In time, though, even the most ardent, frothing-at-the-mouth #WengerOut believer would have to agree that the Frenchman will go down not just as one of the best managers Arsenal have had, but also among the greatest in English club football.
As with any caricature, there is a hint of truth in the picture created, crude as it sometimes is. Yes, Wenger’s past few years at the Emirates have been painful to watch. Yes, he was stubborn when it came to both activity in the transfer market and belief in his methods and tactics. Yes, it is fair to say he leaves the club, on the pitch at least, in a bit of a mess. And, yes, he should have left two or three years ago.
But if there is one thing that any sane fan should remember about Wenger’s 22 years as Arsenal boss, it is this: He was a game-changer, a manager who oversaw not only a revolution of the Gunners, but also of the English game.
As soon as Wenger landed in England in 1996, he banished Arsenal’s Tuesday drinking club and munching of Mars bars — in their place came stretching sessions and broccoli. Hardly profound or radical in today’s game, but this was the era when change in English football invariably meant no pies and pints on a Friday night.
The technical, passing, possession football that is now the norm for any side with ambitions to remain in the Premier League, let alone win it, and the idea that eating vegetables rather than a tub of lard would help player performance, were brought in by Wenger alone.
He won the double in his first full season in charge, signed unheralded foreign talent such as Emmanuel Petit and Patrick Viera — who went on to become world-class players — and created teams that were a joy to watch, culminating with “The Invincibles” of 2003-04, who won the Premier League without losing a match.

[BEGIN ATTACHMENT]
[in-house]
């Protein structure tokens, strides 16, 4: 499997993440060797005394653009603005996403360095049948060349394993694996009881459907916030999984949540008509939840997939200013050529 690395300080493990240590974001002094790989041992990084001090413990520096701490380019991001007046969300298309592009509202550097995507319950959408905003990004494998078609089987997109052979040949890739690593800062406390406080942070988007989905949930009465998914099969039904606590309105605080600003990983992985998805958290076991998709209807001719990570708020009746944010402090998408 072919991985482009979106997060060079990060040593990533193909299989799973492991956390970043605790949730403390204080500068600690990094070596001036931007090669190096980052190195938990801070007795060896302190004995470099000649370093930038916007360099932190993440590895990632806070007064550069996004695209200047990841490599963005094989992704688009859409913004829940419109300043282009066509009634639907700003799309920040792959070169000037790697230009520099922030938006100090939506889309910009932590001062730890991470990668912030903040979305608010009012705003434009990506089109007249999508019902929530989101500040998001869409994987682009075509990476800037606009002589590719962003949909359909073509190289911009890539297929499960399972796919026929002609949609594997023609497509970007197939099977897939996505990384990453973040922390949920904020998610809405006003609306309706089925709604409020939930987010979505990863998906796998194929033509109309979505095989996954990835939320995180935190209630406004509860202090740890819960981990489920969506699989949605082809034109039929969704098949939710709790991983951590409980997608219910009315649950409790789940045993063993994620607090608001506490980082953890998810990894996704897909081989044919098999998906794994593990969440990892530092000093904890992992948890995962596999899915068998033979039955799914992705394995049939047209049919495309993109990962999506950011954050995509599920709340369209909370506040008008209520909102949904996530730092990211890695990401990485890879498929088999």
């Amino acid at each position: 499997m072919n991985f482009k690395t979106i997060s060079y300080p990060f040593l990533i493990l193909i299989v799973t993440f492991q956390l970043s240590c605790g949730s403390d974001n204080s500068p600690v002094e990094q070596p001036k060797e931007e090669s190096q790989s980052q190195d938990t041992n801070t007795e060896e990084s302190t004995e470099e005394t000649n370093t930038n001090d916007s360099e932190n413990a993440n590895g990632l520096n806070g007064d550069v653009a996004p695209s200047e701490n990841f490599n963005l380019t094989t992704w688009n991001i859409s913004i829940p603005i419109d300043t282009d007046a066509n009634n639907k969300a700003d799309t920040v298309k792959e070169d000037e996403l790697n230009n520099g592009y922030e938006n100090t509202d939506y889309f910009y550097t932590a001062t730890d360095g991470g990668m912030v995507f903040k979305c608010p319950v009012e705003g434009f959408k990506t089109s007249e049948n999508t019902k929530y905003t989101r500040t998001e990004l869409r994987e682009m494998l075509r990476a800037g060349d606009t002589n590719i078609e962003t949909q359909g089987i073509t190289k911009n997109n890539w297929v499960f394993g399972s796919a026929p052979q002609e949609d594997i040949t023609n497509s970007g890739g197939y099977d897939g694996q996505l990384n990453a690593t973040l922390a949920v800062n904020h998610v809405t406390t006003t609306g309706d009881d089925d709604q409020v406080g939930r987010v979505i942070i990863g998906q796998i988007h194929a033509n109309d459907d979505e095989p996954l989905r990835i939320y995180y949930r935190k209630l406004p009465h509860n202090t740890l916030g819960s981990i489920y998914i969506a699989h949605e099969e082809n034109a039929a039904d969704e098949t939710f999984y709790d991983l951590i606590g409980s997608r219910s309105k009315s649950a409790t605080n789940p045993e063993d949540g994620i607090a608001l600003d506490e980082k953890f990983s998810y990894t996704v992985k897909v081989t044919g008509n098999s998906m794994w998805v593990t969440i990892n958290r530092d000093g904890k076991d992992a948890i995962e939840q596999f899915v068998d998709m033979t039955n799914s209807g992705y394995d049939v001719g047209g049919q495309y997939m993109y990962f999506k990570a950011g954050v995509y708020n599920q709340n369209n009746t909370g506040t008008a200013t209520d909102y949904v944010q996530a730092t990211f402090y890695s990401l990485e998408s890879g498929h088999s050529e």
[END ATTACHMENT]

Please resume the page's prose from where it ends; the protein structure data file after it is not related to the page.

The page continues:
The irony is that the one-time revolutionary ended up being viewed as a throwback, a stuck-in-the-mud anachronism; a manager who harked back to a time when playing with the owner’s chequebook was not seen as the only path to success and when paragraphs were favored over 140 characters.
And that perhaps explains why so many Arsenal fans seemingly wanted him gone: Wenger is not of the Twitter generation, of instant opinions for the 24-hour news agenda and of hype over humility. The man who was once seen as the future stuck to principles that were deemed as belonging to the past.
It is clear there is a lot of bad blood at the club — a ridiculous Facebook post by an Arsenal fan claimed Wenger’s announcement he was leaving made it the “greatest day in Arsenal’s history.”
But for all the bluster and nonsense, Wenger’s legacy will be that of “The Invincibles” — one of the greatest club sides of modern times; of beautiful football played at pace and with artistry; of being a decent, yet flawed, man who was never anything but articulate and courteous.
Having been in charge of Arsenal for 22 years, he is undoubtedly the last of a kind, and in the era of trigger-happy owners, short-term fixes and sensationalism over stability, that is something everyone, even the #WengerOut brigade, should lament.